Call for an instant quote
0345 90 80 161
Open Mon to Fri 09:00 - 17:30 | Sat 09:00 - 16:00 (GMT)
19 June 2014 09:00
A lack of exposure to sunshine can be particularly dangerous for middle-aged people
Middle-aged people who do not get enough sun face a greater risk of early death, research suggests.
Scientists from the United States have found that a group of adults with an average age of 55 who had lower blood levels of vitamin D were twice as likely to die prematurely as those with higher levels.
Past studies have shown that vitamin D deficiency can increase the risk of developing heart disease, bowel and breast cancer, multiple sclerosis and diabetes - and the latest findings add more weight to this argument.
The discovery is based on the association of low vitamin D with risk of premature death from all causes, not just bone diseases.
The research team from the University of California's San Diego School of Medicine looked at a total of 566,583 people from 14 countries. Subjects were an average age of 55 when the blood was drawn, while the typical follow-up length was nine years.
They observed that the blood level amount of vitamin D associated with about half of the death rate was 30 ng/ml.
Vitamin D, which is made by the body under the skin when it is exposed to sunlight, carries out several important functions, including helping to regulate the amount of calcium and phosphate in the body.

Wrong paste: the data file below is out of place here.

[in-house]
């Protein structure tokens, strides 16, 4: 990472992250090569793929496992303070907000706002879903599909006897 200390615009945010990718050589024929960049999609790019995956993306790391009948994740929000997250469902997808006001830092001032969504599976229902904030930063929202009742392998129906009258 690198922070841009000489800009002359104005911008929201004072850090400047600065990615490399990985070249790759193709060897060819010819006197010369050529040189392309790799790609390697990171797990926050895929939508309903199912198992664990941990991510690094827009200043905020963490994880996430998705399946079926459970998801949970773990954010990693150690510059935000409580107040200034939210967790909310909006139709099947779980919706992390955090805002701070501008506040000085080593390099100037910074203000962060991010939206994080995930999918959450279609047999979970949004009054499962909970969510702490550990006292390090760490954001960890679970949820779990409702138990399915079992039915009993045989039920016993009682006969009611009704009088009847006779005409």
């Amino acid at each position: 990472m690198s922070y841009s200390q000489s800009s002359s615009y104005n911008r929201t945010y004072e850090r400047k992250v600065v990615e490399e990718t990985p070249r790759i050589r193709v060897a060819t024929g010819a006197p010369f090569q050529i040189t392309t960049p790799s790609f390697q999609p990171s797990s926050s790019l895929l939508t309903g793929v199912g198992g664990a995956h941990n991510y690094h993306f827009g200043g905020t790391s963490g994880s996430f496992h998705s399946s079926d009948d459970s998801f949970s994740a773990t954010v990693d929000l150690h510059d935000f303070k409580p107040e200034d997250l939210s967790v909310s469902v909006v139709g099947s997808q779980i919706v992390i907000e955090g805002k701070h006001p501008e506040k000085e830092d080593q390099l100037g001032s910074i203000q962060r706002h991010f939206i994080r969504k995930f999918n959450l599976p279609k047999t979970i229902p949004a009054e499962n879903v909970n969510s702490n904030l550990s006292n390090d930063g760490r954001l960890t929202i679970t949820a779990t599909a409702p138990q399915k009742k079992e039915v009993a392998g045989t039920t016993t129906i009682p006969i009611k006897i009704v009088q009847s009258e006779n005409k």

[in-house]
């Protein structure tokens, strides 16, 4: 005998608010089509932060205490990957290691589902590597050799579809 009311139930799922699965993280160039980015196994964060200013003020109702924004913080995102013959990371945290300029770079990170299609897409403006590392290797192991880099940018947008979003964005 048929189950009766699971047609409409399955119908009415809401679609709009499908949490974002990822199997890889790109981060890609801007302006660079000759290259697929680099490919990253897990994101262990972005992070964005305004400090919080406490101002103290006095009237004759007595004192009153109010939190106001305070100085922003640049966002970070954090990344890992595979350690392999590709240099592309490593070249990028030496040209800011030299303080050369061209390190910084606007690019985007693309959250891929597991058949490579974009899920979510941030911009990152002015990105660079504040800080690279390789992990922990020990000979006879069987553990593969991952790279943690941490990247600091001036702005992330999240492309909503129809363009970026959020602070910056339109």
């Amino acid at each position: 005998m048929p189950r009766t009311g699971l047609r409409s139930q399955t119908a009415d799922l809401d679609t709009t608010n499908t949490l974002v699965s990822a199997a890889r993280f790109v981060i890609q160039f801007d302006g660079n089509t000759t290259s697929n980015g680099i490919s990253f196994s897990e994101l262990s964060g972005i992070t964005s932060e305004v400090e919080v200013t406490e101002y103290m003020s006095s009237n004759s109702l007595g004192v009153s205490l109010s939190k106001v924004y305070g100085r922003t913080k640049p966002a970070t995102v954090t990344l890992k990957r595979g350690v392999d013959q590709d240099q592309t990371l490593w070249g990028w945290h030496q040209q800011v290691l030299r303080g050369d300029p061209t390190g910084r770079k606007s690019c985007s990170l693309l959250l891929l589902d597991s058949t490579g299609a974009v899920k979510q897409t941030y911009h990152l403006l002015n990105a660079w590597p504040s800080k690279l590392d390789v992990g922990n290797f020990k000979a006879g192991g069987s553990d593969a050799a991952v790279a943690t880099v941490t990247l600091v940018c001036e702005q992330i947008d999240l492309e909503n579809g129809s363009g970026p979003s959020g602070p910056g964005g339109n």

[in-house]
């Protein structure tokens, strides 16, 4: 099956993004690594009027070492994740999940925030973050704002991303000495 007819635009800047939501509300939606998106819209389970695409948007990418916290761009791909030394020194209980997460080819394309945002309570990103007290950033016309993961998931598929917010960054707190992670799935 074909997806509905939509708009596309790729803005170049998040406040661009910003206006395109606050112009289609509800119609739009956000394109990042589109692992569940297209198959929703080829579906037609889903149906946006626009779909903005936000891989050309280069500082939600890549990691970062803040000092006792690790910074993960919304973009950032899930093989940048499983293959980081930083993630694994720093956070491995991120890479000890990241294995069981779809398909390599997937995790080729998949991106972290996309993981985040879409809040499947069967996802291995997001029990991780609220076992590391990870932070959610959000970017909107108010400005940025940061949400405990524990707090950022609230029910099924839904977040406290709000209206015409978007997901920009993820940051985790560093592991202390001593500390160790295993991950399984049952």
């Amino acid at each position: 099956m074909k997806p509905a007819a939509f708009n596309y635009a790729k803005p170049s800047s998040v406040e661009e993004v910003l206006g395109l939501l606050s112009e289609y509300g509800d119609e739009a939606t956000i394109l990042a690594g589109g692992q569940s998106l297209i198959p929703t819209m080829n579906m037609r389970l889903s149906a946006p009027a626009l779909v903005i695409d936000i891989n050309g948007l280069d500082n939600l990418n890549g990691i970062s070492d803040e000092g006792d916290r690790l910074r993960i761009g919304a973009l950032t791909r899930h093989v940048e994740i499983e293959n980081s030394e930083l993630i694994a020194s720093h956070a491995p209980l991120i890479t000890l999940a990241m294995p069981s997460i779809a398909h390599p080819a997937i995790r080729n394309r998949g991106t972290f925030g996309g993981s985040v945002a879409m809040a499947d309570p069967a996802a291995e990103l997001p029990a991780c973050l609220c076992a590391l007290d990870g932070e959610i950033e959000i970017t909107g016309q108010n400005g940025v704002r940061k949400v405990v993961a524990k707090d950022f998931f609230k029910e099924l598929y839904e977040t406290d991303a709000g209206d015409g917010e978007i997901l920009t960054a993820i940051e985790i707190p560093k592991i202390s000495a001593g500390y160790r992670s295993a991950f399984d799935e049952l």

A deficiency can occur when there is not enough of the vitamin to properly absorb the required levels of calcium and phosphate. This can lead to a number of problems such as rickets in children and osteomalacia in adults.
Trips to sunnier climes can therefore be extremely beneficial, especially for middle-aged individuals, so people should find the time to go on holiday at least once a year, while vitamin D supplements can also help.
But don't forget travel insurance, as this can offer protection should anything go wrong on your travels.
28 March 2017
Researchers have highlighted a generation gap in treatment quality of leukaemia patients.
25 March 2017
Want to slow down the ageing process? A new drug claims to be able to do just that - and experts have suggested it could be on the market in three years.
24 March 2017
People who drink moderately are less likely to suffer a heart attack, according to a new study.
23 March 2017
Passengers on certain flights into the UK will no longer be able to carry laptops and tablets like iPads in their hand luggage.
22 March 2017
Mountaineers looking to scale the world's highest peak may need to shell out for a GPS device, according to Nepal's tourism chief.
21 March 2017
The effects of being in skyscrapers, at concerts or even walking on wobbly bridges could help scientists understand the experiences of dementia sufferers, researchers are claiming.
18 March 2017
A young actor has released pictures of a lump on her throat that turned out to be thyroid cancer, with hopes the image will raise awareness and alert others who may be suffering from the disease.
17 March 2017
A "promising treatment" for aggressive blood cancer needs more evidence of its effectiveness before NHS doctors will be able to prescribe, a watchdog is warning.
16 March 2017
Millions of Brits are opting for coach holidays over jet-setting and cruises, new research indicates.
15 March 2017
Thousands of flights to and from America's north east have been cancelled in preparation for a "life-threatening" storm poised to hit the country.
14 March 2017
Seniors who experience weight loss should not put it down to the normal ageing process, experts are warning.
11 March 2017
Gatwick Airport is insisting it is still a "credible and deliverable" expansion option, as the airport experienced its busiest ever February.